Each November Canadians wear a poppy to show respect for those who have lost their lives in the line of duty. The freedoms we enjoy in this country are directly attributed to the immeasurable sacrifices of countless men and women during times of conflict. It’s common knowledge that Canada was involved in the conflicts overseas, but it is relatively unknown that the Canadian Government passed regulations allowing it to monitor immigrants that emigrated from enemy countries. Due to suspicion and wartime hysteria some of these enemy aliens were even detained in internment and prisoner-of-war camps located across the country. Alberta was not exempt from this dark chapter in Canada’s history. In fact, it was home to several different camps spread throughout the southern half of the province. It is at these historical sites that you can learn, explore, discover, and pay your respects.
As part of a multi-million dollar renovation project to the Cave & Basin National Historic Site in Banff National Park, Parks Canada opened the Enemy Aliens: Prisoners of War exhibit. The exhibit explores the history of civilian and military internment in Canada between 1914, when the first camp opened, and 1920, when the last one finally closed. There is a particular focus on camps that were located within national parks.
As quoted from the Parks Canada website, “The internment camp in Banff was established at Castle Mountain in July 1915, then moved to Cave and Basin that November. Internees in Banff lived and worked in basic conditions, and there were many reports of rough treatment by guards. Some internees resisted, and escapes were common. The internment camp in Banff closed in July 1917. The remains of former sites of internment are few, but are a testament to this little-known episode in Canada’s history.”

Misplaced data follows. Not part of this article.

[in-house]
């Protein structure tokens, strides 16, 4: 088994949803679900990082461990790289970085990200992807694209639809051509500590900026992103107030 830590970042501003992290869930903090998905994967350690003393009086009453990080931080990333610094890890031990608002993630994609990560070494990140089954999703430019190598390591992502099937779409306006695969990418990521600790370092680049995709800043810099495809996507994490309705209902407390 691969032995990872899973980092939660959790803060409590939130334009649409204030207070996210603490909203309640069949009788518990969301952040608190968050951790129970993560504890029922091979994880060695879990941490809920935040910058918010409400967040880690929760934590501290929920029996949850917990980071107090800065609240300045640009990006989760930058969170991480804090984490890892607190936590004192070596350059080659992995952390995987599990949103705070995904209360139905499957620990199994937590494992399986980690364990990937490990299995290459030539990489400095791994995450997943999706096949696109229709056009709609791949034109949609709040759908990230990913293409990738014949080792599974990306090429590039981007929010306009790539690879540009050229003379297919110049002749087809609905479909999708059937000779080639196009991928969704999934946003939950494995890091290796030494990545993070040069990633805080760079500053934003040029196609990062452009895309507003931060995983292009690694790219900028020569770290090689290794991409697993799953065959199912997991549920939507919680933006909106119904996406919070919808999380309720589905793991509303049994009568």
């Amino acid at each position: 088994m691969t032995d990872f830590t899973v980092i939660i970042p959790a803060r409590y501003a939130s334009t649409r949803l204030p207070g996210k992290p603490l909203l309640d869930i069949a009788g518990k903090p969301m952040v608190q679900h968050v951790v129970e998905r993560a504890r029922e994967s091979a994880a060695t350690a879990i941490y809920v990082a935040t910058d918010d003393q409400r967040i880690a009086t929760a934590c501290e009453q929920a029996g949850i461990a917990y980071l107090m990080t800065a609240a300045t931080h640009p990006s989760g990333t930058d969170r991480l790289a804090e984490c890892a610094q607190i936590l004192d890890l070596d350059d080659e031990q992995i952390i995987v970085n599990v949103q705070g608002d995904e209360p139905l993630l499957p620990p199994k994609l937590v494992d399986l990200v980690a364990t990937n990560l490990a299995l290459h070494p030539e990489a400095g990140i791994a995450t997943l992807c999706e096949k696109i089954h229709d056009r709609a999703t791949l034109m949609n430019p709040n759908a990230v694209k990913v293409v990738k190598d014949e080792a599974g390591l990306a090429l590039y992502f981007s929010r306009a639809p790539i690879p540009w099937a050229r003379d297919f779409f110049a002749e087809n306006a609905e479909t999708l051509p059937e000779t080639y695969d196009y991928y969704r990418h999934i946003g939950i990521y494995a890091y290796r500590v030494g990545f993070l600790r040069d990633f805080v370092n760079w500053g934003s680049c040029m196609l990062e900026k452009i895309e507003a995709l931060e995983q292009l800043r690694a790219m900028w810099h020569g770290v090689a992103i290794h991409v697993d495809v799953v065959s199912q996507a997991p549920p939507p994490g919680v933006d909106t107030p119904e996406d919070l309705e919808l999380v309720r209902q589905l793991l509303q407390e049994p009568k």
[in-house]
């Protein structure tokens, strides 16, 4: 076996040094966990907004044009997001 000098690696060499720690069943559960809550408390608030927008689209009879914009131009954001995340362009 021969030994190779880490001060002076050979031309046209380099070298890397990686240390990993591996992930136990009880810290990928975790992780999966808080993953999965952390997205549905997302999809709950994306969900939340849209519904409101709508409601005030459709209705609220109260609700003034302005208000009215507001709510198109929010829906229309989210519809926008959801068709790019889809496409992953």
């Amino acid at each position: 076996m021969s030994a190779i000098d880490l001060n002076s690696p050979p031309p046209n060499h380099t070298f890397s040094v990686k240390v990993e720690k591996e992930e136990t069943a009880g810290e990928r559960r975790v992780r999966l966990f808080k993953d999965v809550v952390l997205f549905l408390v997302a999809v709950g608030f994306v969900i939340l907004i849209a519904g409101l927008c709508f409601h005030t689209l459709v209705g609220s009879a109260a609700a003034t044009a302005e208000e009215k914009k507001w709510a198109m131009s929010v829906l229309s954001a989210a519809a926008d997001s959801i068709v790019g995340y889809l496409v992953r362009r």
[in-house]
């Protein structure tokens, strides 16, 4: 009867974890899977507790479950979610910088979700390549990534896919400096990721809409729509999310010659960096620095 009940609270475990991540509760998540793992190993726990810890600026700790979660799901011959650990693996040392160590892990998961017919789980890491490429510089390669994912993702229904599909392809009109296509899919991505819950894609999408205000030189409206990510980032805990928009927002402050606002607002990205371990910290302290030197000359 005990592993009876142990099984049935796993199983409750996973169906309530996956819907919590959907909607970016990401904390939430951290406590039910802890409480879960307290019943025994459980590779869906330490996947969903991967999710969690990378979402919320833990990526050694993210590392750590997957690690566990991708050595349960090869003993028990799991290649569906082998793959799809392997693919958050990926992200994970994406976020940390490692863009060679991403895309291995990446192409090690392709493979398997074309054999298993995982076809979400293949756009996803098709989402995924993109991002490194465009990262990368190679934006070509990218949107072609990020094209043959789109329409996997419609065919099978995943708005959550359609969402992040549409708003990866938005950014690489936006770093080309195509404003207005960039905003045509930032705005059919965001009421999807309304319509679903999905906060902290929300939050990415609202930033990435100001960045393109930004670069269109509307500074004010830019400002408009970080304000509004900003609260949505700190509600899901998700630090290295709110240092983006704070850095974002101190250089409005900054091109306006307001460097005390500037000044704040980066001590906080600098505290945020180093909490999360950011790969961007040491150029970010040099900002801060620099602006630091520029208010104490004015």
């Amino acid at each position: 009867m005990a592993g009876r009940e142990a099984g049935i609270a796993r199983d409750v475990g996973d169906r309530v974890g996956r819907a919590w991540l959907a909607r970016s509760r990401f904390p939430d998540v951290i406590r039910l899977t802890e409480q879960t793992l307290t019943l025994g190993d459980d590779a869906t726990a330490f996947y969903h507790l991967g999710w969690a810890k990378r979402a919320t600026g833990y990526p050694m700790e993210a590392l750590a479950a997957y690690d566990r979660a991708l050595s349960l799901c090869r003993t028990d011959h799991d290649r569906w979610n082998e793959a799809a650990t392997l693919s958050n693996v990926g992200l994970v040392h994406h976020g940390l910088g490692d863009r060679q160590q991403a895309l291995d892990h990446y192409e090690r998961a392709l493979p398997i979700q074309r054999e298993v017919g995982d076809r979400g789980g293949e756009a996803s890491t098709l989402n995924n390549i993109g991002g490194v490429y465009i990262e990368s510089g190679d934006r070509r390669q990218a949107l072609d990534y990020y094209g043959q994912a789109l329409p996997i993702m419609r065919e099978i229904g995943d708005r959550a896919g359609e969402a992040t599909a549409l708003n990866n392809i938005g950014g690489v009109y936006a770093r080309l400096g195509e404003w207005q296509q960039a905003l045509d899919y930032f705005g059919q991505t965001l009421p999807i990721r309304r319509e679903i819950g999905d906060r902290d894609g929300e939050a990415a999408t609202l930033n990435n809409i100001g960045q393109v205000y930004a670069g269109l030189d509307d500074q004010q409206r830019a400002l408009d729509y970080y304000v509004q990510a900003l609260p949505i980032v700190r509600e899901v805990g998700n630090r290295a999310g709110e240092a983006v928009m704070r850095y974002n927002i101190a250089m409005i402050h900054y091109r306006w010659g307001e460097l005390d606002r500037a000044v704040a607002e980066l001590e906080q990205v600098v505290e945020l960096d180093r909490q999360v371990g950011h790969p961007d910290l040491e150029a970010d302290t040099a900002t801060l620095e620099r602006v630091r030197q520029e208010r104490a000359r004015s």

Today there is nothing left at either site, except for a memorial along the Bow Valley Parkway and the aforementioned Enemy Aliens exhibit. Both will ensure these stories survive as a testament to Canada’s wartime history.
I previously wrote about the Castle Mountain Internment Camp, as well as the camp located in Kananaskis Country, in my story Lest We Forget.
This November make sure you wear a poppy and attend a Remembrance Day service to honour those who have fought and died for this great country. Afterwards make the short trip out to the mountains and visit one of these former wartime sites. It’s a honourable way to remember those who made the ultimate sacrifice so the rest of us can continue to live in freedom.
Lest We Forget.